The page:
Whirling dervish

A dervish is a Muslim of particular religious order. They are known for their worship rituals which require the dervish to spin very fast causing his clothing to fan out in a circle. The men wear large circular skirts to capitalize on this effect. To call something a whirling dervish is to say that object or person resembles a spinning top or is wild in its movement. An object can also just be a dervish. The term twirling dervish is technically correct, as a dervish could be described as … [Read more...]

Devil is in the details vs. God is in the detail


The idiom the devil is in the details means that mistakes are usually made in the small details of a project. Usually it is a caution to pay attention to avoid failure. An older, and slightly more common, phrase God is in the detail means that attention paid to small things has big rewards, or that details are important. The devil version of the idiom is a variation on the God phrase, though the exact origin of both is uncertain. Below is an ngram comparing the two. Examples The … [Read more...]


Draconian describes something as very strict or harsh. It comes from the Athenian lawmaker Draco, whose laws were extreme. For example, theft carried the death penalty. Dragonian, on the other hand, refers to dragons. Below is the ngram for draconian, which has been on a steady rise for the past fifty years. Examples They point to Ryan’s case as a miscarriage of justice, the result of an overzealous prosecutor stretching the law and imposing a draconian sentence given Ryan’s … [Read more...]


A dais is a raised platform, used when giving speeches or accepting medals in an awards ceremony. It is pronounced /dā-əs/ (day-is). Commonly misspelled as dias.   Examples Even Mahadevappa's son Sunil Bose sharing the dais with the chief minister and other ministers and his sitting by the side of Chamarajnagar MP Dhurvanarayan left the many in the audience surprised. [Times of India] Morton denied Meares a record sixth Commonwealth Games gold medal and then asked her training … [Read more...]

Dark horse

A dark horse is something or someone that is perceived to be an unlikely winner and does, in fact, succeed, usually in a competition. It should always be spelled as two words, and does not need to be set apart by quotation marks. The term was, unsurprisingly, coined in horse racing when the winner was unknown to the gamblers, sometimes by the design of the jockeys and trainers. It first appeared in print in 1831, but by 1844 it was used in the United States for political candidates who won … [Read more...]

Depository vs. repository

In its oldest English sense, dating from the 15th century,1 a repository is a place where things are stored, usually for safe keeping. Depository, which entered English a couple of centuries later,2 bears the same meaning (though, considered etymologically, a depository is a place where things are deposited, whereas a repository is one where things rest), and indeed both words are widely used to refer to places where things are stored. In uses outside that general sense, though, there are … [Read more...]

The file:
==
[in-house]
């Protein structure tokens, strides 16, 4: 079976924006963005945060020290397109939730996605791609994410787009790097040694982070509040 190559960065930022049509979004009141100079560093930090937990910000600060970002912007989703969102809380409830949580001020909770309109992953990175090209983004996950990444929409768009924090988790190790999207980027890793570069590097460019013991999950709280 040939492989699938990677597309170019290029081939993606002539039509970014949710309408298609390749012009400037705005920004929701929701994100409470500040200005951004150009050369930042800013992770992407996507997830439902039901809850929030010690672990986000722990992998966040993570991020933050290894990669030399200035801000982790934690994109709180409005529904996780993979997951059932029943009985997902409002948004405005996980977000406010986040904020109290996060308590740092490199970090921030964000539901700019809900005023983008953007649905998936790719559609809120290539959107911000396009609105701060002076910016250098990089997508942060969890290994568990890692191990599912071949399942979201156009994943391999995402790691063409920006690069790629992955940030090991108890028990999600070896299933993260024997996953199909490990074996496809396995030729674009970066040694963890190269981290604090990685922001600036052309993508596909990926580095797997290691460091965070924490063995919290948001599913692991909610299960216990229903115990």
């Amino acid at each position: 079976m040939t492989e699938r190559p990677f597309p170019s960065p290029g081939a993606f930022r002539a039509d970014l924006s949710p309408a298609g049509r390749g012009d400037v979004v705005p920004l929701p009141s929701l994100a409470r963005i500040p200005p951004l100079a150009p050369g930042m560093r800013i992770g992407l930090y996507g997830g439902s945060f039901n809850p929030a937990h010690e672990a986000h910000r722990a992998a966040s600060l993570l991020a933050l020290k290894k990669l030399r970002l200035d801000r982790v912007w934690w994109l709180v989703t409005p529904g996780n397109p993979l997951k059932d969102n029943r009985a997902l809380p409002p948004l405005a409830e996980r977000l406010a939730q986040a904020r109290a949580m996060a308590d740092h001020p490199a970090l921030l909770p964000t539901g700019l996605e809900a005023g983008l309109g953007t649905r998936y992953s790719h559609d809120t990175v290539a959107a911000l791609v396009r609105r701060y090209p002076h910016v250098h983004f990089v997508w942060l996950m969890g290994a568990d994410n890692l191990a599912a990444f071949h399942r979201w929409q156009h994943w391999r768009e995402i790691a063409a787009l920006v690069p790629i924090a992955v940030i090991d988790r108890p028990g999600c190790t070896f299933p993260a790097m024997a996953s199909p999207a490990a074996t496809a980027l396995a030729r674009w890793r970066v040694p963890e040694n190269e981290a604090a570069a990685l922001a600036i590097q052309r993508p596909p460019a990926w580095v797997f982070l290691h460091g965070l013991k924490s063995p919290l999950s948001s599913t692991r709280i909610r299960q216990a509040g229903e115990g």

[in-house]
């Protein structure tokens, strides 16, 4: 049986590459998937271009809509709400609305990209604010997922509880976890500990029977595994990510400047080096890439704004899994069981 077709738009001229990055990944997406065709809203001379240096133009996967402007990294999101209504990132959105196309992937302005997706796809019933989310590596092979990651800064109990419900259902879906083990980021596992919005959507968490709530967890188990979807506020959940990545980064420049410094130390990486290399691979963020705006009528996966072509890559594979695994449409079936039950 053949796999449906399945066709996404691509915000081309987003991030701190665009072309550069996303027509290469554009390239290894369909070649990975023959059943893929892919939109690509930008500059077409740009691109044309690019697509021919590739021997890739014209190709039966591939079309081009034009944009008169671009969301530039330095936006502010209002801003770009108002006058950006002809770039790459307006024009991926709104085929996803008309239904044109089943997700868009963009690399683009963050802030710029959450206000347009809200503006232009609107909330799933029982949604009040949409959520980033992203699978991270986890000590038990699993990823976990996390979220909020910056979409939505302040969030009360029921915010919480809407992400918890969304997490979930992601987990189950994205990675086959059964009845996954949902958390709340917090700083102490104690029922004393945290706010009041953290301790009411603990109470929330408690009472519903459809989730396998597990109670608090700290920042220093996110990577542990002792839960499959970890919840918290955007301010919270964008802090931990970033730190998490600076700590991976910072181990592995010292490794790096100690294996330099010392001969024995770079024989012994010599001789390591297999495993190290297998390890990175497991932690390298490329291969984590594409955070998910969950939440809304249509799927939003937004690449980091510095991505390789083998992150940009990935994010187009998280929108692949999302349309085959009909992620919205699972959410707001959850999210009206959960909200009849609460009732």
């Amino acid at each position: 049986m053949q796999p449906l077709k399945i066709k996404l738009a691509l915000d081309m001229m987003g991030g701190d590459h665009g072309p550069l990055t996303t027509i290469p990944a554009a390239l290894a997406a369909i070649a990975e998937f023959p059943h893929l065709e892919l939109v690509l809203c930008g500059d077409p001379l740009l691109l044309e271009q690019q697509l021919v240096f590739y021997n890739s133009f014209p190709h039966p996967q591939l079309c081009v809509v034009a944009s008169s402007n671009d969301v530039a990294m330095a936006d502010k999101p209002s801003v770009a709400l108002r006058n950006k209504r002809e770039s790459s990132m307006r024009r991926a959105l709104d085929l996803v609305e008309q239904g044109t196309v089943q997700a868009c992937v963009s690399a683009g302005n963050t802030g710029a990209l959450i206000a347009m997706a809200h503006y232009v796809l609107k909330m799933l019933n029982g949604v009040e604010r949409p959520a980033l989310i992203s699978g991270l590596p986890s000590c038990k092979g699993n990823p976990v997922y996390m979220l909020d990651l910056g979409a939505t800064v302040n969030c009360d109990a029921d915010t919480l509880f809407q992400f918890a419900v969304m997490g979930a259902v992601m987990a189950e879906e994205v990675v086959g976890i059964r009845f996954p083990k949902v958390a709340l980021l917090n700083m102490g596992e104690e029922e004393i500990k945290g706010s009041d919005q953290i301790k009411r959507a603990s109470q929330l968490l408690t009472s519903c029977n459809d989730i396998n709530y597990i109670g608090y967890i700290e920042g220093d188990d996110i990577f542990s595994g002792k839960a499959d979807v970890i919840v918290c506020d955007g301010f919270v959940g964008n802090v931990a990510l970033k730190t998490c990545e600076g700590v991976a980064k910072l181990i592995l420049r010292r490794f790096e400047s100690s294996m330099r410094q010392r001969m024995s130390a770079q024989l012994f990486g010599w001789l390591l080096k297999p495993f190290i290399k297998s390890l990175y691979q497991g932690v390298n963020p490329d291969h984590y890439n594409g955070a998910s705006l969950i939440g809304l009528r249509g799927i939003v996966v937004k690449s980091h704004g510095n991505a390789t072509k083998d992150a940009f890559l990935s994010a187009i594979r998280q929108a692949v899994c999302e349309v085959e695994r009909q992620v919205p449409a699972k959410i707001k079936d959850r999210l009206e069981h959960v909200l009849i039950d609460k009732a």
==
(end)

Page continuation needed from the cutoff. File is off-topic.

Discomfit vs. discomfort

To discomfit is (1) to throw into confusion, perplex, or embarrass; or (2) to thwart or defeat, especially in military conflict. The second sense is the original---and a handful of people insist that it is still the only correct use---but the first is more common today and is rarely questioned. The word historically doubled as a noun referring to a discomfited state, but discomfiture eventually arose to fill this role and was firmly in place by the 19th century. Discomfort is usually a noun … [Read more...]

Disenfranchise vs. disfranchise


Disfranchise and disenfranchise mean the same: to deprive of rights or privileges. Disfranchise is the traditional form, but it has given way to disenfranchise over the last several decades, and the latter now prevails by a large margin. This is the case in all main varieties of English, and it is true despite the fact that several major dictionaries---including Oxford and American Heritage---still favor the shorter form. Etymology and logic rarely guide English usage, but it is worth noting … [Read more...]

Different from, different than, different to

Short answer: Different to and different than are perfectly fine, but some people consider them wrong, so different from is the safest choice. Some careful English speakers consider different to and different than problematic. The argument is that things differ from each other, and they don't differ to or differ than each other, so different from is the only logical construction. But there are problems with the arguments against different to and different than, and the old prejudice … [Read more...]

Disinterested vs. uninterested

Disinterested traditionally means having no stake in the matter. For example, when you are arguing with someone, you might bring in a disinterested third person to help settle the issue fairly. Uninterested traditionally means not engaged, bored, or unconcerned. Many careful writers still observe the distinction between the words, and doing so is never wrong (and is probably the safer choice in more formal writing). But the reality is that disinterested has encroached on uninterested's … [Read more...]

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